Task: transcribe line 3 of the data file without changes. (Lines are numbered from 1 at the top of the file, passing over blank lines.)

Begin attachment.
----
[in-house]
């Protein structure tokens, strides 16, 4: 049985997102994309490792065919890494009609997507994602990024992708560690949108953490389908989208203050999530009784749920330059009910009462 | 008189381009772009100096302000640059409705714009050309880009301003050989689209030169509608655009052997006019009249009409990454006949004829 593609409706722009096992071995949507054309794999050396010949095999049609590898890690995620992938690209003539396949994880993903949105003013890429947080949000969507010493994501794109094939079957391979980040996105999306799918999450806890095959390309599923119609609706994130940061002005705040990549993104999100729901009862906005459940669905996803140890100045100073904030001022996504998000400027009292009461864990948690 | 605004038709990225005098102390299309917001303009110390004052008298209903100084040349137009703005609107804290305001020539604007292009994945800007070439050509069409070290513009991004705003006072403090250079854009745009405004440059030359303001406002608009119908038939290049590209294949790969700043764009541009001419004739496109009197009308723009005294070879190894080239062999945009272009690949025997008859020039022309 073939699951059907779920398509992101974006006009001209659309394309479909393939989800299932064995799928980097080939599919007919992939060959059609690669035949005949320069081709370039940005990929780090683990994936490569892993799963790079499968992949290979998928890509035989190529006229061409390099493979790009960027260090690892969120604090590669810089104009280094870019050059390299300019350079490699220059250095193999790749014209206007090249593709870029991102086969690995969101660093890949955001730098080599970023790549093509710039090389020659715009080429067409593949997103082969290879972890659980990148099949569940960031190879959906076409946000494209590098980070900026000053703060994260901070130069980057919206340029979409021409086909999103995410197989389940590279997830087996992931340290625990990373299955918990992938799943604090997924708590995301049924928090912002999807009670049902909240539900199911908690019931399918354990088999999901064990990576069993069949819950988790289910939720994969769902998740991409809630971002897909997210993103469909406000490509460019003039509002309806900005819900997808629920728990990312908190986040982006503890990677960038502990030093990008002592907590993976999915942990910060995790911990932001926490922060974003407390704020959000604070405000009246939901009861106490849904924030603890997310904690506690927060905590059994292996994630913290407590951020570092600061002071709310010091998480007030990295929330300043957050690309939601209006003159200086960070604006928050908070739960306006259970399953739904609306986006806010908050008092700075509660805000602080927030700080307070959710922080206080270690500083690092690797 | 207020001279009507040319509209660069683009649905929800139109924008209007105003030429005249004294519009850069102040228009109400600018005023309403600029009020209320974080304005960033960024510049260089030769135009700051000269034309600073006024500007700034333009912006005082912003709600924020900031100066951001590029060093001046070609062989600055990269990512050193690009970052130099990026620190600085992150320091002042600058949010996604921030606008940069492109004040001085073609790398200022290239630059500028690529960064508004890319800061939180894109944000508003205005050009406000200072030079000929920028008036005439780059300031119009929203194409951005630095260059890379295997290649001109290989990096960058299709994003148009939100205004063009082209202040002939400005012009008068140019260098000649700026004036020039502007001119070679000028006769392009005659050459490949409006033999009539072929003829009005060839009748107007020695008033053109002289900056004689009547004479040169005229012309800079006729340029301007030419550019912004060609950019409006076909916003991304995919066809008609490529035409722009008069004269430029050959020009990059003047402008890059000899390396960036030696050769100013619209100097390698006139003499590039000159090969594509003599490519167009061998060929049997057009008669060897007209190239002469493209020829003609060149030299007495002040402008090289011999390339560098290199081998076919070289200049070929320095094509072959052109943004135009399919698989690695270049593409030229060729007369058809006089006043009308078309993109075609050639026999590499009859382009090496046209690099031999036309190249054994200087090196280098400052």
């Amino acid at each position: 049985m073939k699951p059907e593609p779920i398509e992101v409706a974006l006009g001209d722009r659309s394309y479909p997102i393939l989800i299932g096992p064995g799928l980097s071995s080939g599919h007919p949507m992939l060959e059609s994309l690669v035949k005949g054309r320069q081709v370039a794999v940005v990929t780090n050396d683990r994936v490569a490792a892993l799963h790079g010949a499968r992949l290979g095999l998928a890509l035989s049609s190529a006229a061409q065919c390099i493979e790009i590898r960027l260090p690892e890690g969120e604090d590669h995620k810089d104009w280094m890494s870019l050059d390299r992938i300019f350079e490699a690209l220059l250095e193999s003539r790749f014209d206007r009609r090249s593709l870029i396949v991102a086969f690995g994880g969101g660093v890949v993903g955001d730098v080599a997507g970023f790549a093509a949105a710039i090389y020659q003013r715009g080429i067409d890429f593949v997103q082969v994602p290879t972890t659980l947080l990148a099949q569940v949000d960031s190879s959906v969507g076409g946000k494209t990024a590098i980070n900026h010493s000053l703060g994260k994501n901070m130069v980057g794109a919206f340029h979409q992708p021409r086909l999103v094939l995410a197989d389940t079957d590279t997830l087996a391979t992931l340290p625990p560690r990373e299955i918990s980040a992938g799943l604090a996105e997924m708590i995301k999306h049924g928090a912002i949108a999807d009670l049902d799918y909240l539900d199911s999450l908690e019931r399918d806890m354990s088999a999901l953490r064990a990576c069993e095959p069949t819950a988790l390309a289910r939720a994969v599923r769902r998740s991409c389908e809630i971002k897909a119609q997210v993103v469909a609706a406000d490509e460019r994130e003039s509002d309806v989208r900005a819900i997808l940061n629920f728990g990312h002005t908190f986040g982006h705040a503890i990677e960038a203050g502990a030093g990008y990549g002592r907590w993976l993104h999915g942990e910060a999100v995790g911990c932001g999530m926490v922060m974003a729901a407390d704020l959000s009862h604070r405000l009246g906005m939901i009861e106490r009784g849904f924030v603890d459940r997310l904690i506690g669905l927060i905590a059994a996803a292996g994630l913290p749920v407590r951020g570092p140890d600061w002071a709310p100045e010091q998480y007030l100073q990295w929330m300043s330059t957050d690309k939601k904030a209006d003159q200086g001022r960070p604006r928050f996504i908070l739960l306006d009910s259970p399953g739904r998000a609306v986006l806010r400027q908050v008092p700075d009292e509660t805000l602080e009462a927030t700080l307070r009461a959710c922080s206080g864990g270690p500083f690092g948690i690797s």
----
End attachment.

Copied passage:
């Amino acid at each position: 049985m073939k699951p059907e593609p779920i398509e992101v409706a974006l006009g001209d722009r659309s394309y479909p997102i393939l989800i299932g096992p064995g799928l980097s071995s080939g599919h007919p949507m992939l060959e059609s994309l690669v035949k005949g054309r320069q081709v370039a794999v940005v990929t780090n050396d683990r994936v490569a490792a892993l799963h790079g010949a499968r992949l290979g095999l998928a890509l035989s049609s190529a006229a061409q065919c390099i493979e790009i590898r960027l260090p690892e890690g969120e604090d590669h995620k810089d104009w280094m890494s870019l050059d390299r992938i300019f350079e490699a690209l220059l250095e193999s003539r790749f014209d206007r009609r090249s593709l870029i396949v991102a086969f690995g994880g969101g660093v890949v993903g955001d730098v080599a997507g970023f790549a093509a949105a710039i090389y020659q003013r715009g080429i067409d890429f593949v997103q082969v994602p290879t972890t659980l947080l990148a099949q569940v949000d960031s190879s959906v969507g076409g946000k494209t990024a590098i980070n900026h010493s000053l703060g994260k994501n901070m130069v980057g794109a919206f340029h979409q992708p021409r086909l999103v094939l995410a197989d389940t079957d590279t997830l087996a391979t992931l340290p625990p560690r990373e299955i918990s980040a992938g799943l604090a996105e997924m708590i995301k999306h049924g928090a912002i949108a999807d009670l049902d799918y909240l539900d199911s999450l908690e019931r399918d806890m354990s088999a999901l953490r064990a990576c069993e095959p069949t819950a988790l390309a289910r939720a994969v599923r769902r998740s991409c389908e809630i971002k897909a119609q997210v993103v469909a609706a406000d490509e460019r994130e003039s509002d309806v989208r900005a819900i997808l940061n629920f728990g990312h002005t908190f986040g982006h705040a503890i990677e960038a203050g502990a030093g990008y990549g002592r907590w993976l993104h999915g942990e910060a999100v995790g911990c932001g999530m926490v922060m974003a729901a407390d704020l959000s009862h604070r405000l009246g906005m939901i009861e106490r009784g849904f924030v603890d459940r997310l904690i506690g669905l927060i905590a059994a996803a292996g994630l913290p749920v407590r951020g570092p140890d600061w002071a709310p100045e010091q998480y007030l100073q990295w929330m300043s330059t957050d690309k939601k904030a209006d003159q200086g001022r960070p604006r928050f996504i908070l739960l306006d009910s259970p399953g739904r998000a609306v986006l806010r400027q908050v008092p700075d009292e509660t805000l602080e009462a927030t700080l307070r009461a959710c922080s206080g864990g270690p500083f690092g948690i690797s």